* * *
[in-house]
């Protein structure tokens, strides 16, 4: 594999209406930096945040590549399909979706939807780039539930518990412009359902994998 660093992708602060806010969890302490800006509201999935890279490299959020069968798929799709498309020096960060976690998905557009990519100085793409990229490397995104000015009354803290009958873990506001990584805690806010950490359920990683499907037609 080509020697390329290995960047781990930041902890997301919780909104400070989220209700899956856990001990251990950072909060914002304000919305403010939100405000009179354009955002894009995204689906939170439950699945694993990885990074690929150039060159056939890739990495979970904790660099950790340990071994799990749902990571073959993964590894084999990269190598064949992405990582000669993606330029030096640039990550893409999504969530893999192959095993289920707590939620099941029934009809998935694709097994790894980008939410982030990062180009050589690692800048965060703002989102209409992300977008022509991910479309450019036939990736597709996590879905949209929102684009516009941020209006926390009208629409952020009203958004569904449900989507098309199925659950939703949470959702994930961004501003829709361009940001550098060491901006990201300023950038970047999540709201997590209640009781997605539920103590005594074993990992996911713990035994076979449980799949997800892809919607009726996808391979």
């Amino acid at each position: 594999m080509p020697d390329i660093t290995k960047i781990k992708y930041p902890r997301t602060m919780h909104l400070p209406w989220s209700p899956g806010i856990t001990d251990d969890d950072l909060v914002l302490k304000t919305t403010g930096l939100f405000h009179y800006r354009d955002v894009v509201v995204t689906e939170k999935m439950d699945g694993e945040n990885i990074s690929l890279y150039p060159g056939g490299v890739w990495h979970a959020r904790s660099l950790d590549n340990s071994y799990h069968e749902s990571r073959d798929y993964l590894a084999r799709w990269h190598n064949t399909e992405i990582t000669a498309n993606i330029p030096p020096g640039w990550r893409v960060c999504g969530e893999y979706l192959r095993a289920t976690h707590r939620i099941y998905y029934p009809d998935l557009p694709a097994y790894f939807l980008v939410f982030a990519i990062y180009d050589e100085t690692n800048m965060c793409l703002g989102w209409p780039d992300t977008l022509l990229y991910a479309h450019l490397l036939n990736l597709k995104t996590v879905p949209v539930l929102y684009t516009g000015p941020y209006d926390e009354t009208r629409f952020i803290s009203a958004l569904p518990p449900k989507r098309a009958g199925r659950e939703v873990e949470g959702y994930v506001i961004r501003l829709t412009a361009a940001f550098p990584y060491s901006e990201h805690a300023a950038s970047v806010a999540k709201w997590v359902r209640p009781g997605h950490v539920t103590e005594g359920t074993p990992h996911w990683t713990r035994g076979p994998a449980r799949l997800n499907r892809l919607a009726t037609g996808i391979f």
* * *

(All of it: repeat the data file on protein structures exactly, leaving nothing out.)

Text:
[in-house]
């Protein structure tokens, strides 16, 4: 594999209406930096945040590549399909979706939807780039539930518990412009359902994998 660093992708602060806010969890302490800006509201999935890279490299959020069968798929799709498309020096960060976690998905557009990519100085793409990229490397995104000015009354803290009958873990506001990584805690806010950490359920990683499907037609 080509020697390329290995960047781990930041902890997301919780909104400070989220209700899956856990001990251990950072909060914002304000919305403010939100405000009179354009955002894009995204689906939170439950699945694993990885990074690929150039060159056939890739990495979970904790660099950790340990071994799990749902990571073959993964590894084999990269190598064949992405990582000669993606330029030096640039990550893409999504969530893999192959095993289920707590939620099941029934009809998935694709097994790894980008939410982030990062180009050589690692800048965060703002989102209409992300977008022509991910479309450019036939990736597709996590879905949209929102684009516009941020209006926390009208629409952020009203958004569904449900989507098309199925659950939703949470959702994930961004501003829709361009940001550098060491901006990201300023950038970047999540709201997590209640009781997605539920103590005594074993990992996911713990035994076979449980799949997800892809919607009726996808391979």
């Amino acid at each position: 594999m080509p020697d390329i660093t290995k960047i781990k992708y930041p902890r997301t602060m919780h909104l400070p209406w989220s209700p899956g806010i856990t001990d251990d969890d950072l909060v914002l302490k304000t919305t403010g930096l939100f405000h009179y800006r354009d955002v894009v509201v995204t689906e939170k999935m439950d699945g694993e945040n990885i990074s690929l890279y150039p060159g056939g490299v890739w990495h979970a959020r904790s660099l950790d590549n340990s071994y799990h069968e749902s990571r073959d798929y993964l590894a084999r799709w990269h190598n064949t399909e992405i990582t000669a498309n993606i330029p030096p020096g640039w990550r893409v960060c999504g969530e893999y979706l192959r095993a289920t976690h707590r939620i099941y998905y029934p009809d998935l557009p694709a097994y790894f939807l980008v939410f982030a990519i990062y180009d050589e100085t690692n800048m965060c793409l703002g989102w209409p780039d992300t977008l022509l990229y991910a479309h450019l490397l036939n990736l597709k995104t996590v879905p949209v539930l929102y684009t516009g000015p941020y209006d926390e009354t009208r629409f952020i803290s009203a958004l569904p518990p449900k989507r098309a009958g199925r659950e939703v873990e949470g959702y994930v506001i961004r501003l829709t412009a361009a940001f550098p990584y060491s901006e990201h805690a300023a950038s970047v806010a999540k709201w997590v359902r209640p009781g997605h950490v539920t103590e005594g359920t074993p990992h996911w990683t713990r035994g076979p994998a449980r799949l997800n499907r892809l919607a009726t037609g996808i391979f």